Predefined paths and inflexible processes: in the factories of the future, those days will be long gone. Mobile units are moving into production halls. After all, a production system can only respond quickly to changes if it is flexible. And this is exactly what it comes down to. We never lose sight of our goal to enable extremely versatile production on an industrial scale with the aid of mobility. Because, at the end of the day, customers are looking for individuality.
Want your favorite granola without raisins? That has been possible for a long time. Want to wait while your shoes are made for you right before your eyes just the way you want them? It won’t be long before that’s possible. What about a green car with sports seats, red stitching, patterned interior trim and an electric motor? The demand for customized products is even having an impact on large production lines in the automotive industry. “If I needed to adapt a car production line to accommodate a new model right now, it would take weeks. Mobility and modular production make it possible to reconfigure things in a matter of minutes,” says the German computer and robotics scientist Prof. Dr. Wolfram Burgard.
The so-called matrix body shop concept of KUKA is one example of this. A production hall featuring the matrix concept is characterized by individual robotic cells. They are interlinked using freely programmable logistics for the components to be manufactured. Each cell can be freely configured. Automotive components are transported to and fro between the cells on unmanned carriers known as Automated Guided Vehicles (AGVs) in order to undergo machining. A clear distinction is made between transport and manufacturing tasks. This paves the way for shorter product cycles and diversified product portfolios. “If I decide to incorporate mobility into my production hall, I will need far less space, I will cut costs and, above all else, I will be far more flexible,” says Burgard, summarizing the benefits of mobility. The scientist heads up the research group for Autonomous Intelligent Systems at the Albert-Ludwig University in Freiburg, Germany.
These developments require a radical new way of thinking. If you enter “quick and flexible” on a search engine, you may well find this autocompleted to “quick response and flexible manufacturing”. It is clear that “quick and flexible” are key attributes of tomorrow’s production systems. The issues that have been on people’s minds for years are now taking shape in the workshop. In its article on intelligent factories, the German government regards it as decisive for success that it is no more costly to make an individual product, for example a personalized red case containing a USB stick, than the same piece time and again by way of serial production. “The costs caused by all aspects of the process must be kept as low as possible. The competitive pressure is enormous. You need effective solutions in order to keep pace. Ultimately, you want the flexibility of manual production and the effectiveness of robot-based production. Imagine a situation in which two components are screwed together while they are being transported from one work station to the next. That saves a huge amount of time. And you need mobility to achieve it,” says Burgard, explaining the correlations.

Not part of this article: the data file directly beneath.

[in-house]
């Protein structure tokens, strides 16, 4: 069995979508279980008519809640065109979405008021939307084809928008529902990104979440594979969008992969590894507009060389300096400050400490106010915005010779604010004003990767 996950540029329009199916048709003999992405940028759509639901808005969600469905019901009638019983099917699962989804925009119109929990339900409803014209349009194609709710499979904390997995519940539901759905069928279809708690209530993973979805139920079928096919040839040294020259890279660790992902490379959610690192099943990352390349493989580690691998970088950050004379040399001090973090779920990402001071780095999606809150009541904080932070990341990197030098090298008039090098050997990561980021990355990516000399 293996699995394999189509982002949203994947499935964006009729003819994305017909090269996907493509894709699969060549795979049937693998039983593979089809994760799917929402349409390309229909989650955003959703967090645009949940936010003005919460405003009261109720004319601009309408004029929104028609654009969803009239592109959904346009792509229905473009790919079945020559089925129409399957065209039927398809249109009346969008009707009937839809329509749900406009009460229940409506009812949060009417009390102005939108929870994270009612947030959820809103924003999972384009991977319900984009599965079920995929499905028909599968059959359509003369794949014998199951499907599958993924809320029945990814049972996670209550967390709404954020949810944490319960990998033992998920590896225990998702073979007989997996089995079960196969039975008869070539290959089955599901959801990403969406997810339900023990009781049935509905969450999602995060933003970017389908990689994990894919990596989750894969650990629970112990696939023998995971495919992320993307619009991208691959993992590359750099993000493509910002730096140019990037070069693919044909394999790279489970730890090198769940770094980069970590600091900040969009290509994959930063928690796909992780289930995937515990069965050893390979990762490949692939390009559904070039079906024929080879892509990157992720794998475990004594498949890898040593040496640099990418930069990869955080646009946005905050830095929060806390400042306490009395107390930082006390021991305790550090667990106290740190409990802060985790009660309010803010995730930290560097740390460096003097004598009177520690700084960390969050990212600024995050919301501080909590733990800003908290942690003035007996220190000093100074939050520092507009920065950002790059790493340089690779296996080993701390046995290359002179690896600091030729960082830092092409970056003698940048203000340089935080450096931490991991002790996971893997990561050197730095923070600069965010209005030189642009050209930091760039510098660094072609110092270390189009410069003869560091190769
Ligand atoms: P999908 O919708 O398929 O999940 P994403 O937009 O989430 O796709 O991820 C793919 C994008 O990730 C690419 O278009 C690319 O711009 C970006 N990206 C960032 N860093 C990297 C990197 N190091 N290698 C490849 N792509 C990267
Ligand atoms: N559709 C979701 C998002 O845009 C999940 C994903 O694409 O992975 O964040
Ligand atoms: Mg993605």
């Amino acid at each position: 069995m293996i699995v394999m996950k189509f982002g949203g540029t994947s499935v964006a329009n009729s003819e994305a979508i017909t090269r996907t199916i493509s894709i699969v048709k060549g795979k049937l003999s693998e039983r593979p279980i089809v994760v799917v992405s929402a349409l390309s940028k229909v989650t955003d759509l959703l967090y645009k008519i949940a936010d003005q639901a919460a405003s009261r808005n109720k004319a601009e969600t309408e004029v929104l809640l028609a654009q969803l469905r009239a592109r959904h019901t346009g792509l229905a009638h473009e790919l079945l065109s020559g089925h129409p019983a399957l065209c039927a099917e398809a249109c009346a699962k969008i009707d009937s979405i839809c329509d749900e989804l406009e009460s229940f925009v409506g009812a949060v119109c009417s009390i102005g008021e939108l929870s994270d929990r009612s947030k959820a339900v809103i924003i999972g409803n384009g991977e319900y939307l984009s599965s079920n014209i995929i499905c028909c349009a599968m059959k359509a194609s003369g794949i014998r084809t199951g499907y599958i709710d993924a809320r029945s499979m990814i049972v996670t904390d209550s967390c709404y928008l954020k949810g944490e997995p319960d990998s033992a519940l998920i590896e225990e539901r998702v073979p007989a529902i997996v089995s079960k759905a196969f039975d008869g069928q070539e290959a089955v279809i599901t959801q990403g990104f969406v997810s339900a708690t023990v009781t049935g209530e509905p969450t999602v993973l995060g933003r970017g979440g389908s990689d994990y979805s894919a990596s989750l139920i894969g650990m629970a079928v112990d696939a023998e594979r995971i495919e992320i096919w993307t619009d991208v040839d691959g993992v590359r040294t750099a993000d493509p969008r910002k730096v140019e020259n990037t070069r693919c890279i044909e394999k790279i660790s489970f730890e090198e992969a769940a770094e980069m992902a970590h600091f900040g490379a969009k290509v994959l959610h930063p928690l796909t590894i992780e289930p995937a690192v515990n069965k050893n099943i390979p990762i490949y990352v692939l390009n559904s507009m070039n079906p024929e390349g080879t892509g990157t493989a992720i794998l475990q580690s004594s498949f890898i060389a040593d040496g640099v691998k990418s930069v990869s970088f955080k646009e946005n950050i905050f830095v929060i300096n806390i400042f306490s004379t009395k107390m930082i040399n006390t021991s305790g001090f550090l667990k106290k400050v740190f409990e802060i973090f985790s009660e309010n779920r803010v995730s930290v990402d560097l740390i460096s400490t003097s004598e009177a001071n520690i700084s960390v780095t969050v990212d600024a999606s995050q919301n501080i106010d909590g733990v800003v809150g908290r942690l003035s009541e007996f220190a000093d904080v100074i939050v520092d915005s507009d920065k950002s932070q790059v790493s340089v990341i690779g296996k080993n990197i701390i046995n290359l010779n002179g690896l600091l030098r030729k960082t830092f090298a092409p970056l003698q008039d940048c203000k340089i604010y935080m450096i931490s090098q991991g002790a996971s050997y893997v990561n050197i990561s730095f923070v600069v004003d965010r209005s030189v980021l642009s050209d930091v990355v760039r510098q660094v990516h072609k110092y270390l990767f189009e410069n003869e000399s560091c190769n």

Mobility as a decisive factor
Mobile robot systems that do not simply transport workpieces but also process them, while allowing direct collaboration with humans at the same time, will therefore be an integral part of the versatile, flexible factory of the future. Mobile units will equip robots with other tools in passing, quickly enabling them to carry out new tasks or process other workpieces.
One of the industries that will benefit most from mobility is the logistics sector. “Mobility is one of the determinant factors for success in this industry. Quite simply because products constantly have to be fetched from racks throughout these huge halls and brought to packing stations.” Mobility expert Dominik Jäkle from the Switzerland-based automation company Swisslog says: “We can achieve a great deal in logistics using mobile solutions. Equipment that is permanently anchored to the floor of production shops will become a thing of the past. On the contrary, we need elements that can be set up quickly and easily and also moved to another part of the production process from one day to the next. Add to that the fact that manufacturing sequences can be expanded effortlessly in this manner, and entire systems can be relocated much more efficiently.”
One thing is certain: a conveyor that is anchored to the floor operates extremely reliably and is highly productive. However, it is also extremely inflexible. Such equipment will nevertheless not disappear from industrial halls entirely. At the same time, mobile platforms will find their way into production processes so as to meet the needs of each individual customer in a quick and flexible manner.